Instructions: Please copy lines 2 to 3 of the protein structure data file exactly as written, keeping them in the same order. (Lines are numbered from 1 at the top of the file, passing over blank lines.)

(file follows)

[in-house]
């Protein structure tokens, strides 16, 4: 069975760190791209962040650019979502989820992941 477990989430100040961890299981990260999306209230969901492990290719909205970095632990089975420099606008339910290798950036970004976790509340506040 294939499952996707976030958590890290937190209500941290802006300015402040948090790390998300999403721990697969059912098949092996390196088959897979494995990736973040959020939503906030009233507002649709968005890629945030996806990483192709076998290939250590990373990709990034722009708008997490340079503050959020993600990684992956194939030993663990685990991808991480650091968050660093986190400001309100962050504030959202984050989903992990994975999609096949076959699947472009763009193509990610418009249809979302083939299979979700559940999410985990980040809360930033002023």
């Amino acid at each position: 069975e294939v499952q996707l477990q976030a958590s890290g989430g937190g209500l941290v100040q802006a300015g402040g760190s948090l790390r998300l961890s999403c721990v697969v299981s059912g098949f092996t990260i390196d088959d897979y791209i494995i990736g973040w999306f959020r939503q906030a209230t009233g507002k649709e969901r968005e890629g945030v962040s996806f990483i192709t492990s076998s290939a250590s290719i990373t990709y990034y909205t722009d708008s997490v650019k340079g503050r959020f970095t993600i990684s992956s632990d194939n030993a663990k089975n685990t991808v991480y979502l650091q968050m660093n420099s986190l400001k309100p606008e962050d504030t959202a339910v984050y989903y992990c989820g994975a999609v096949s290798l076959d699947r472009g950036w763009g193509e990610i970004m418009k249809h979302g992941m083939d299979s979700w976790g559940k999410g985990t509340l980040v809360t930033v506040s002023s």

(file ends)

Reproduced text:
């Protein structure tokens, strides 16, 4: 069975760190791209962040650019979502989820992941 477990989430100040961890299981990260999306209230969901492990290719909205970095632990089975420099606008339910290798950036970004976790509340506040 294939499952996707976030958590890290937190209500941290802006300015402040948090790390998300999403721990697969059912098949092996390196088959897979494995990736973040959020939503906030009233507002649709968005890629945030996806990483192709076998290939250590990373990709990034722009708008997490340079503050959020993600990684992956194939030993663990685990991808991480650091968050660093986190400001309100962050504030959202984050989903992990994975999609096949076959699947472009763009193509990610418009249809979302083939299979979700559940999410985990980040809360930033002023």
């Amino acid at each position: 069975e294939v499952q996707l477990q976030a958590s890290g989430g937190g209500l941290v100040q802006a300015g402040g760190s948090l790390r998300l961890s999403c721990v697969v299981s059912g098949f092996t990260i390196d088959d897979y791209i494995i990736g973040w999306f959020r939503q906030a209230t009233g507002k649709e969901r968005e890629g945030v962040s996806f990483i192709t492990s076998s290939a250590s290719i990373t990709y990034y909205t722009d708008s997490v650019k340079g503050r959020f970095t993600i990684s992956s632990d194939n030993a663990k089975n685990t991808v991480y979502l650091q968050m660093n420099s986190l400001k309100p606008e962050d504030t959202a339910v984050y989903y992990c989820g994975a999609v096949s290798l076959d699947r472009g950036w763009g193509e990610i970004m418009k249809h979302g992941m083939d299979s979700w976790g559940k999410g985990t509340l980040v809360t930033v506040s002023s």